It doesn’t matter how long or short we’ve been involved with work trucks and fleets. As fast as things change, as quickly as technology advances, and much as there is involved in our industry, we can always keep learning and celebrating those big and small achievements. - Photo: Work Truck

It doesn’t matter how long or short we’ve been involved with work trucks and fleets. As fast as things change, as quickly as technology advances, and much as there is involved in our industry, we can always keep learning and celebrating those big and small achievements.

Photo: Work Truck

In any part of your life, whether it’s truck fleet management or hobbies, one of the most significant challenges we face — and in my opinion, one of the best skills to hone — is the ability to celebrate small progress. 

Often, we are mired in the middle of the mess and unable to see past our current to-do list. Or, as soon as we finish even a small goal, we are immediately rushing on to the next. 

Are you able to celebrate your achievements, both big and small? Do you know why it matters? Here are three steps to help:

Step 1: Look ALL the Way Back 

One of my favorite things to do is making notes or taking pictures when I first start something. You are often excited, maybe a little scared, and ultimately, utterly clueless when you start anything. These notes and images can help you see how far you’ve come. 

Think about when you first started working in fleet management. Whether you understood the business or the vehicle side, it’s likely fair to say there was at least SOMETHING about fleet that you had to learn. 

From the million acronyms we use (OEMs, FMCs, hp, mph, lb.-ft., DOT, BBC, SBA, EGR, GCWR… I could go on), to how fleets operate, or how trucks operate, and so much more, fleet is confusing.  

But, whether it’s just been a few months or a few decades, I am confident that today, you are much more educated and secure in your knowledge of the many unique aspects of work truck fleet management. (Congrats — that’s something to celebrate!)

Step 2: Look a LITTLE bit Back

It’s all good and well to celebrate the big achievements — but never forget about the small triumphs that got you there. 

Understanding how trucks operate isn’t a one-day effort if you don’t come from a mechanical background. There are so many components that make these workhorses what they are; it’s safe to say that you learned what you know today a little bit at a time.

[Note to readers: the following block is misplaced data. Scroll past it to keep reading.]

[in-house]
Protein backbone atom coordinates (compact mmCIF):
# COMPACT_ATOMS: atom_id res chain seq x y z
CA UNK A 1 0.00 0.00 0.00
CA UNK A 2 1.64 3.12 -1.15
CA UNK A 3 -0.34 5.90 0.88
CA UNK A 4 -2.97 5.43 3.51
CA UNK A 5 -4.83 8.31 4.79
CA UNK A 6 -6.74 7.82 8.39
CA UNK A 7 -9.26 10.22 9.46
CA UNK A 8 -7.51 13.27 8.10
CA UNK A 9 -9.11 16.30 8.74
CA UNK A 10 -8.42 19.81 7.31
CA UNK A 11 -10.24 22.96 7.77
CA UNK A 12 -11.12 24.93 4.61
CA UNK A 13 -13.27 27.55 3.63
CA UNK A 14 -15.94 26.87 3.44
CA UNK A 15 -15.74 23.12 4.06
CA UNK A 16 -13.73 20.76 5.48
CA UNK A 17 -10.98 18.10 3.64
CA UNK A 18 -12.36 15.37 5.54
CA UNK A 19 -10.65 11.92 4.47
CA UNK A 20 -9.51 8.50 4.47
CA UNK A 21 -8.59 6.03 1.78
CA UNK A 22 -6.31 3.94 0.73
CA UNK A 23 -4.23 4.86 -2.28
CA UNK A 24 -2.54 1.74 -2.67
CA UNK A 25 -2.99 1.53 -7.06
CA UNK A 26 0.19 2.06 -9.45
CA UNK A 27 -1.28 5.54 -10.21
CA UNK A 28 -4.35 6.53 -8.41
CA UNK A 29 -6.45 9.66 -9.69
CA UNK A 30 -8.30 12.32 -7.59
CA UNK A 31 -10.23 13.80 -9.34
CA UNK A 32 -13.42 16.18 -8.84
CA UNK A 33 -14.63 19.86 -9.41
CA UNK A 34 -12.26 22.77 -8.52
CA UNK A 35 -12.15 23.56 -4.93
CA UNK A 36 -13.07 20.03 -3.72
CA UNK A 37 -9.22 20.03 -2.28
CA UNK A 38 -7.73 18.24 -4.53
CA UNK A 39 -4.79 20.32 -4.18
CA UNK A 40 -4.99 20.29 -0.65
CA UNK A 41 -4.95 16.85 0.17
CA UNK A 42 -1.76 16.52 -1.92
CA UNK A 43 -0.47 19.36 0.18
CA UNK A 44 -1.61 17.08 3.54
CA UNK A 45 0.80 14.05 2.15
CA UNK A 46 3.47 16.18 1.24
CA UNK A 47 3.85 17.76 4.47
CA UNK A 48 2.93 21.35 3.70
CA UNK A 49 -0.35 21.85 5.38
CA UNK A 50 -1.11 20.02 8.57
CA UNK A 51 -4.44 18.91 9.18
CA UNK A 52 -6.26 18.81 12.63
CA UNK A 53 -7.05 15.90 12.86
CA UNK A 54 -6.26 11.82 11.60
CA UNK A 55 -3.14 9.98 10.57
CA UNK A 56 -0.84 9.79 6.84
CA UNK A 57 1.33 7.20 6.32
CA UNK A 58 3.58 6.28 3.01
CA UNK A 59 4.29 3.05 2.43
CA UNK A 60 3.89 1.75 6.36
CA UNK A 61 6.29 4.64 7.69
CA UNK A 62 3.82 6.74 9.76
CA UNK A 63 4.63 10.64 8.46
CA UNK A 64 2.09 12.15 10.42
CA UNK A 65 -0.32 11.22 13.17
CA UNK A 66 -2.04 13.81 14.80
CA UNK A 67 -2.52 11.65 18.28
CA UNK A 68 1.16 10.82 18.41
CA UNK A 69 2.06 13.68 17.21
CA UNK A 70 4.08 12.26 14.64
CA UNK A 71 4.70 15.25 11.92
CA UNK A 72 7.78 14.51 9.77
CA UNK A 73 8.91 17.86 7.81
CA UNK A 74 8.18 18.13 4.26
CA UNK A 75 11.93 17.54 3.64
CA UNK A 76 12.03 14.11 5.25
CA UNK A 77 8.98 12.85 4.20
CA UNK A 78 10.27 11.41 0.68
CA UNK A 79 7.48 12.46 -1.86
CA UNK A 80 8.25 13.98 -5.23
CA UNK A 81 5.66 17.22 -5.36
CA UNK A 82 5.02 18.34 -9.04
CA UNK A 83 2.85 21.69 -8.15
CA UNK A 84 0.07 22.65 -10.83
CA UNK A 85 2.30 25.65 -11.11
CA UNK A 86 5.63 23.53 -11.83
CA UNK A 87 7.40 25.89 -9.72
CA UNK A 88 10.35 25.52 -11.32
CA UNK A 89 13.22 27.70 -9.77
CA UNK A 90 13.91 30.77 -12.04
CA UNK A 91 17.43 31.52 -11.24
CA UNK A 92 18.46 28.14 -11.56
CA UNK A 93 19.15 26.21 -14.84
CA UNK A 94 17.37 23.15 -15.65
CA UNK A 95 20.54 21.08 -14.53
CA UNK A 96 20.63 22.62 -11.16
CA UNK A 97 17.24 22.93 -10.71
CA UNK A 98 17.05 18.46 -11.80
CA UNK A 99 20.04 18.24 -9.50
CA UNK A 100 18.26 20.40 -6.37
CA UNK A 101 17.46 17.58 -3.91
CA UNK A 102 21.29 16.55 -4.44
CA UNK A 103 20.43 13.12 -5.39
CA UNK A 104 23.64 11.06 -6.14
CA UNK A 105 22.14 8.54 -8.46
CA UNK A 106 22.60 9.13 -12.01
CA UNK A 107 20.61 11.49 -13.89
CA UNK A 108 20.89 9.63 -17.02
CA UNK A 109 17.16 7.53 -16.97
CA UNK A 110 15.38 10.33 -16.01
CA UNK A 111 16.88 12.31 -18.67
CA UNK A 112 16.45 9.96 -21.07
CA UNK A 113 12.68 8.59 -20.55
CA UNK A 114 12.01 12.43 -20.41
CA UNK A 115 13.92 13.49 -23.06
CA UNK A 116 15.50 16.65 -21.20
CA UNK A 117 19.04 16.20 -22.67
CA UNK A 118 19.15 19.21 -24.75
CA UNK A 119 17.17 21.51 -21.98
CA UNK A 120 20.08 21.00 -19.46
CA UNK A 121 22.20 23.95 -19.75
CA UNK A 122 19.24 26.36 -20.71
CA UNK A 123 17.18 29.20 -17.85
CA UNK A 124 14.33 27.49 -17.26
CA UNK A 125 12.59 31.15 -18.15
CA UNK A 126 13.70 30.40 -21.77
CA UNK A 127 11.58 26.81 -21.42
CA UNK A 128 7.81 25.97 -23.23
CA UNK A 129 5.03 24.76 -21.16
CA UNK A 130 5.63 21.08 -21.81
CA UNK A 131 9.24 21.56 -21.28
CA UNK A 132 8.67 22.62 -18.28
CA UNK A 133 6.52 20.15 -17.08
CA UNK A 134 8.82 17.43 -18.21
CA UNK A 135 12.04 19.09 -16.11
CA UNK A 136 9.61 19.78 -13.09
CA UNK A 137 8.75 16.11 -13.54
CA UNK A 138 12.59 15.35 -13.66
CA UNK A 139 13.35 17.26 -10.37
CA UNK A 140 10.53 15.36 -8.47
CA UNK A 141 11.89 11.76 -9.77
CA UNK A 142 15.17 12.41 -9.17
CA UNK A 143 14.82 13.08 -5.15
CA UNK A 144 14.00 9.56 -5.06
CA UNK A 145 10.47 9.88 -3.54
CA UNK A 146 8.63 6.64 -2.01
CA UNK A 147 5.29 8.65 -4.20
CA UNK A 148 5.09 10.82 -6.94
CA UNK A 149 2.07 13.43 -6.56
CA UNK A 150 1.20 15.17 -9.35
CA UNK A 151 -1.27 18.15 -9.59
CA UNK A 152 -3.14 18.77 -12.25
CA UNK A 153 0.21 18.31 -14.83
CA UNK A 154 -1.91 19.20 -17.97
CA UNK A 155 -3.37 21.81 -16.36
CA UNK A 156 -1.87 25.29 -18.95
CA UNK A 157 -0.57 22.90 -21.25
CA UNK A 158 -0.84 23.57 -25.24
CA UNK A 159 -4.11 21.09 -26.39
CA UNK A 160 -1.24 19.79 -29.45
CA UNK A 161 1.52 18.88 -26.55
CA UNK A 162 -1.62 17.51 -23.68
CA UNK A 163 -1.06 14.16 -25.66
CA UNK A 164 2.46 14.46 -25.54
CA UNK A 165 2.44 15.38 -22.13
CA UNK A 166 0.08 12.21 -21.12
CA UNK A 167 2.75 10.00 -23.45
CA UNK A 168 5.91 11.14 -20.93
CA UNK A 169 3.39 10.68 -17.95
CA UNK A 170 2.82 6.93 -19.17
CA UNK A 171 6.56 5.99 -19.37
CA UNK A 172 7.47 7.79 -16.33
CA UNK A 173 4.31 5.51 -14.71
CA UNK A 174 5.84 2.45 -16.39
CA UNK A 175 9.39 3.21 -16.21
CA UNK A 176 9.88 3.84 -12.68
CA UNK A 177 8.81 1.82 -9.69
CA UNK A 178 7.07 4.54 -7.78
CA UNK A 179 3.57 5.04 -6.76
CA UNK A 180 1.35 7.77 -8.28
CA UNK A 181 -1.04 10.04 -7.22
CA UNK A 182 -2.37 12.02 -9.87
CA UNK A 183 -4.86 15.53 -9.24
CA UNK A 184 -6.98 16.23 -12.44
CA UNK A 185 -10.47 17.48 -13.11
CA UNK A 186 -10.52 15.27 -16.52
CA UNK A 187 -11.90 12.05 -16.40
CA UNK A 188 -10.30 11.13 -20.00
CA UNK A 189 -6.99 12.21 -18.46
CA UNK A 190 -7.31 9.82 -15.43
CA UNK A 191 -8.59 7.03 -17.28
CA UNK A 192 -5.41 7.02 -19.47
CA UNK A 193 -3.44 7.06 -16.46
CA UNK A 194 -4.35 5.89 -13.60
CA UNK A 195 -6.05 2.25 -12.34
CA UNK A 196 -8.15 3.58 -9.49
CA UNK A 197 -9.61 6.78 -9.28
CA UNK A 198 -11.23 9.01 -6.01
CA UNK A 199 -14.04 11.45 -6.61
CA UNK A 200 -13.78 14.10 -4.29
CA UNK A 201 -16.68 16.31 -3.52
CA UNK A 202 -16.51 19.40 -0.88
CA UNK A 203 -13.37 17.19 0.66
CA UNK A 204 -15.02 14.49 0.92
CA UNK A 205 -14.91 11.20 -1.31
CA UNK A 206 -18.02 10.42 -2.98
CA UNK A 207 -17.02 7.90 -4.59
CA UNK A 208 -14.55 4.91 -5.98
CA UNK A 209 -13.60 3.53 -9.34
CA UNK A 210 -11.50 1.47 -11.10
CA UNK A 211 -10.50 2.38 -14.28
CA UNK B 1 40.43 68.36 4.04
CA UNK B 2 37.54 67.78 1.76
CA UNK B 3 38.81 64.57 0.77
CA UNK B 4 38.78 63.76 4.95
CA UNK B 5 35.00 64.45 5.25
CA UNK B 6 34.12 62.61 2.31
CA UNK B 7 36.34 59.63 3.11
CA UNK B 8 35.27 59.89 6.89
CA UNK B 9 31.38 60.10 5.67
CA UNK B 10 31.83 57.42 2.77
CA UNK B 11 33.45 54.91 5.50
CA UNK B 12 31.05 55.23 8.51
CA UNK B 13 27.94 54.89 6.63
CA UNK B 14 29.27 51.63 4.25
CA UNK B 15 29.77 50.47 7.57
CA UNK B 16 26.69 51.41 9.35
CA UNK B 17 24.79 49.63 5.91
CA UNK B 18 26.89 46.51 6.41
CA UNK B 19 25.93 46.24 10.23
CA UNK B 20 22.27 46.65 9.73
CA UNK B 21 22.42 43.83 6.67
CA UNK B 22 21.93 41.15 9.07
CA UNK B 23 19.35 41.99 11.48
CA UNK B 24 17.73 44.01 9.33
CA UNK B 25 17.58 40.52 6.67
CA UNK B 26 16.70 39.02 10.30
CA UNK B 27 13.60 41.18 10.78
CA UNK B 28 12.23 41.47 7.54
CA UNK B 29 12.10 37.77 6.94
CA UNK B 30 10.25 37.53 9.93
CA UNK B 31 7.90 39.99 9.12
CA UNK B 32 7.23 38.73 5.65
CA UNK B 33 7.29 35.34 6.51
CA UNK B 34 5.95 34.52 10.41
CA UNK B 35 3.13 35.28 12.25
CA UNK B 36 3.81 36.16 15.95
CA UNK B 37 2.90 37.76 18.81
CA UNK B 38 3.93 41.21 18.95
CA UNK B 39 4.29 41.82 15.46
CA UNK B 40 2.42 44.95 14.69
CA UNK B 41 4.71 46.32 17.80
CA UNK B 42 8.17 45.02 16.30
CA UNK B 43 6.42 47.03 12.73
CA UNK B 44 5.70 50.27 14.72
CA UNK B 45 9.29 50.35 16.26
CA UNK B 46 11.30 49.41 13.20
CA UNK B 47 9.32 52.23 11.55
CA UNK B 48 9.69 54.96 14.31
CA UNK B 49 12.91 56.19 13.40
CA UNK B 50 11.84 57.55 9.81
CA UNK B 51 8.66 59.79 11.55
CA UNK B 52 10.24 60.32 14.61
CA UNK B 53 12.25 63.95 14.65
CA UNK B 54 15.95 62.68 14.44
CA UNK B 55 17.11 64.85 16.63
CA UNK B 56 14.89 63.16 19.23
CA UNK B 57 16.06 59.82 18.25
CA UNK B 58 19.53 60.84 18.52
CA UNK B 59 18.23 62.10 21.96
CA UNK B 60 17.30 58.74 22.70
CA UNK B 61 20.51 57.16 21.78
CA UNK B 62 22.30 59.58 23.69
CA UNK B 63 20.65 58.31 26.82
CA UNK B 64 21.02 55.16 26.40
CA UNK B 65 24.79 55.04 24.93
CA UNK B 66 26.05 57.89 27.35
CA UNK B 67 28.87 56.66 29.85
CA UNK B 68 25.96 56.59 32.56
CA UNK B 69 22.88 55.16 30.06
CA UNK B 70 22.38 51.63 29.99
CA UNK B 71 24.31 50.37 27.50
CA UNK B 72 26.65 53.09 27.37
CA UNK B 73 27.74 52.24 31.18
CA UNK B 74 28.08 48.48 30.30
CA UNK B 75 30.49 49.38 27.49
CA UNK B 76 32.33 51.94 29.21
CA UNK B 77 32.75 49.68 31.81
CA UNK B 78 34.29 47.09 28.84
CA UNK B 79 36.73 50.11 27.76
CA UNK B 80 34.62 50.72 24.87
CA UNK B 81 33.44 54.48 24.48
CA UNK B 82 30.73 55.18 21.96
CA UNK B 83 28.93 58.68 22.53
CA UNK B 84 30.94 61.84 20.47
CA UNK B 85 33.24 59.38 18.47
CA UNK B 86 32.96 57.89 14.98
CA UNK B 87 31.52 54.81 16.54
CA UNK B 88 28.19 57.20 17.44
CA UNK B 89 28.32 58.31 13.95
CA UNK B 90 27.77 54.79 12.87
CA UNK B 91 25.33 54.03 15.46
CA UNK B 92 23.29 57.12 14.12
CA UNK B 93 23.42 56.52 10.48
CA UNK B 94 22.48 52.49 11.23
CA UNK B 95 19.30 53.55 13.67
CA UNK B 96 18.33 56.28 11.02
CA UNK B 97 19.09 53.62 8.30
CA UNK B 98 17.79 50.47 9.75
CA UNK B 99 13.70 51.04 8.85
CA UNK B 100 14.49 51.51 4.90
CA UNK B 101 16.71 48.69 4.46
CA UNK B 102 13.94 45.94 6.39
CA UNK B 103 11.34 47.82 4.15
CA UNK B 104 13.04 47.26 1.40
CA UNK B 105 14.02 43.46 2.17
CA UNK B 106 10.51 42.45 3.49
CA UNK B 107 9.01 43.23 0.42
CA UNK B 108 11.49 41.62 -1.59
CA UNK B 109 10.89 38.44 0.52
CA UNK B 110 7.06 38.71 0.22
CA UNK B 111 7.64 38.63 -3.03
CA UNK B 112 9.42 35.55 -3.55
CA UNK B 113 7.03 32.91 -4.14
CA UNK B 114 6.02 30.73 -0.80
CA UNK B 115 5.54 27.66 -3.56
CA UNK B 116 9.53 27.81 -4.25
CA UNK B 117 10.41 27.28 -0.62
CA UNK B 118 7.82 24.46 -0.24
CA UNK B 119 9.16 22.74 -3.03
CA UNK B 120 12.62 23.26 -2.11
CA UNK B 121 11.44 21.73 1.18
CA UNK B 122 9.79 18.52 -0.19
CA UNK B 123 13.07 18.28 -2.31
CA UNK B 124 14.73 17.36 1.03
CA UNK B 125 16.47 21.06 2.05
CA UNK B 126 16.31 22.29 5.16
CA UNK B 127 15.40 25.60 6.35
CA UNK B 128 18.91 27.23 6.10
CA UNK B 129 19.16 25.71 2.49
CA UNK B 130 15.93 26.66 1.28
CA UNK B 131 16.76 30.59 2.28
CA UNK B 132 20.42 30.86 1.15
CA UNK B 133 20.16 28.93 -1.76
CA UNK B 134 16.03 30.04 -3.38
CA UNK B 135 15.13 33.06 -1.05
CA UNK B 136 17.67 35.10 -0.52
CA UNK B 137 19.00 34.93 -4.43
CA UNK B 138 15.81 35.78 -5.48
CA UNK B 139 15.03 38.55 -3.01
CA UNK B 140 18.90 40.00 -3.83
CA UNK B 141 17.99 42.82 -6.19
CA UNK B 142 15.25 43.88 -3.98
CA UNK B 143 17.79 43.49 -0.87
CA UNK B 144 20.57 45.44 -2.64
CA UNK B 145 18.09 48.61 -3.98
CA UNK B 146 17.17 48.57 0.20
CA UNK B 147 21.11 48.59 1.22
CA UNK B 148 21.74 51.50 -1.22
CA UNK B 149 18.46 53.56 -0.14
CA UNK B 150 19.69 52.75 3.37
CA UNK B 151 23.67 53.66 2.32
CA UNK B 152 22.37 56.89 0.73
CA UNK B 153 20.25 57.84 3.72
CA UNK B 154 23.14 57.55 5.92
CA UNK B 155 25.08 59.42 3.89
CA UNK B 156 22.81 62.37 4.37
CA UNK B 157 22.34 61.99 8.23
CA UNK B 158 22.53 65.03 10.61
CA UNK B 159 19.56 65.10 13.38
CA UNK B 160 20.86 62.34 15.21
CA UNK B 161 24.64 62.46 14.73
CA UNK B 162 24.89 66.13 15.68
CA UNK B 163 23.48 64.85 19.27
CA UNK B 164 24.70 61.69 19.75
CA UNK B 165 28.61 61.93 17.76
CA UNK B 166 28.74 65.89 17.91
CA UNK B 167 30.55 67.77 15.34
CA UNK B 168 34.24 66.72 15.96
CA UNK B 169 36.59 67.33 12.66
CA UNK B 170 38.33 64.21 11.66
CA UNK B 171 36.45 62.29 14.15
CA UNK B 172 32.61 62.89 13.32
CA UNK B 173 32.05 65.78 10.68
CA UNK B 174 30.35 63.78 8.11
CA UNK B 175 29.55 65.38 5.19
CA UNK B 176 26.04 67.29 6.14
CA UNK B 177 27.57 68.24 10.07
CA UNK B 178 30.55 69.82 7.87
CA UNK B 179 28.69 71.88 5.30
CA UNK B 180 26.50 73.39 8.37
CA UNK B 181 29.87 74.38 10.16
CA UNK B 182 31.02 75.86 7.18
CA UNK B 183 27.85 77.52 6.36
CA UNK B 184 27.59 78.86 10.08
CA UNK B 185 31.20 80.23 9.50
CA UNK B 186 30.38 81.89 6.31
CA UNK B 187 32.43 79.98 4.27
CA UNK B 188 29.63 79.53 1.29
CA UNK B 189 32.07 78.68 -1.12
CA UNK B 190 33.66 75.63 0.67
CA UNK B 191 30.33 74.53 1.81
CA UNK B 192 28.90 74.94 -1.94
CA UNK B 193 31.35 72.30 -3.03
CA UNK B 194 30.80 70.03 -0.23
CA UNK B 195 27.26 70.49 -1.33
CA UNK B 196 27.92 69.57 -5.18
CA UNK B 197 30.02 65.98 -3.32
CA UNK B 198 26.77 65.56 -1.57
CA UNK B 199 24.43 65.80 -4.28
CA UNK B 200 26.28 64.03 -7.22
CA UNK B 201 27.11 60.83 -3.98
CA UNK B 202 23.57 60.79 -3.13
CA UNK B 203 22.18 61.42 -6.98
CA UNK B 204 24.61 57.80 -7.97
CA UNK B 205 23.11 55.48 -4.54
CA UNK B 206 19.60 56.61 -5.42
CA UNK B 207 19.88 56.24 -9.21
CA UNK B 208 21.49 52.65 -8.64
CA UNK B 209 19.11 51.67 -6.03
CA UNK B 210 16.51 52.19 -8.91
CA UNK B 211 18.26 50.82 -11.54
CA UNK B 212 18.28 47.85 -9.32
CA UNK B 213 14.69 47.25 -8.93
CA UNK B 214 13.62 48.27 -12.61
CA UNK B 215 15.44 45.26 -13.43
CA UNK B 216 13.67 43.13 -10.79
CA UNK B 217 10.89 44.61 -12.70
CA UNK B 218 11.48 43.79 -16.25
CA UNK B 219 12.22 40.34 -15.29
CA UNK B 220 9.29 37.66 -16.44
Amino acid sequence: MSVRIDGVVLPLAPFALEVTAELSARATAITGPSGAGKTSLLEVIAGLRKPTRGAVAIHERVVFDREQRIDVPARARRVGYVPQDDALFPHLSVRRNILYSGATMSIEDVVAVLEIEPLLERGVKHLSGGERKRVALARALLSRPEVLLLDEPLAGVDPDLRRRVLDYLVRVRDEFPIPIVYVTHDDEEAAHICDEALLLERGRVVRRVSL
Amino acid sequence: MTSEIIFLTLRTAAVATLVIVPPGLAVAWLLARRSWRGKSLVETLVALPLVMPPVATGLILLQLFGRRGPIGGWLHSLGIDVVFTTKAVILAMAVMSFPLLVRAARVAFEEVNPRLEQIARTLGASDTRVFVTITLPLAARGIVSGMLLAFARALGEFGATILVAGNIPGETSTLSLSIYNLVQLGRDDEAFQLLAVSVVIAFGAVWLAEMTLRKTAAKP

The same can be said if you came from a mechanical background and had to learn the business side. Those small pieces of information create a much bigger story, and without each piece, you wouldn’t have the knowledge and complete understanding you do today. 

Major accomplishments are fun, but the small ones are what ultimately got you there. If you are still unsure of all of the components of a powertrain but have a strong understanding of how engines work and what that matters, give yourself a high five for me. You are well on your way. 

Step 3: Look Forward 

Another angle you can take is looking forward. Setting new goals for yourself is how you keep learning and growing. 

I remember walking around a major truck show a few years back. I had been covering this industry for a decade at that point and felt confident in my knowledge. I came across several things that day that I had more questions about than I’d like to admit. It was the start of our Fleet 101 series of articles and videos.

When you see something you don’t understand, take the time to ask questions, dig deeper, read some Work Truck articles on the topic, and reach out to this fantastic industry of peers and colleagues.

It doesn’t matter how long or short we’ve been involved with work trucks and fleets. As fast as things change, as quickly as technology advances, and much as there is involved in our industry, we can always keep learning and celebrating those big and small achievements.

And if you still feel a little bit lost, check out our Fleet 101 series of articles and videos! Have any thoughts to add?

Did this help you out? Please e-mail me, and let’s chat! 

Lauren Fletcher
Executive Editor
Lauren.Fletcher@bobit.com

Author

Lauren Fletcher
Lauren Fletcher

Executive Editor

Lauren Fletcher has covered the truck fleet industry since 2006 and is the executive editor of Work Truck magazine.

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Lauren Fletcher has covered the truck fleet industry since 2006 and is the executive editor of Work Truck magazine.

View Bio
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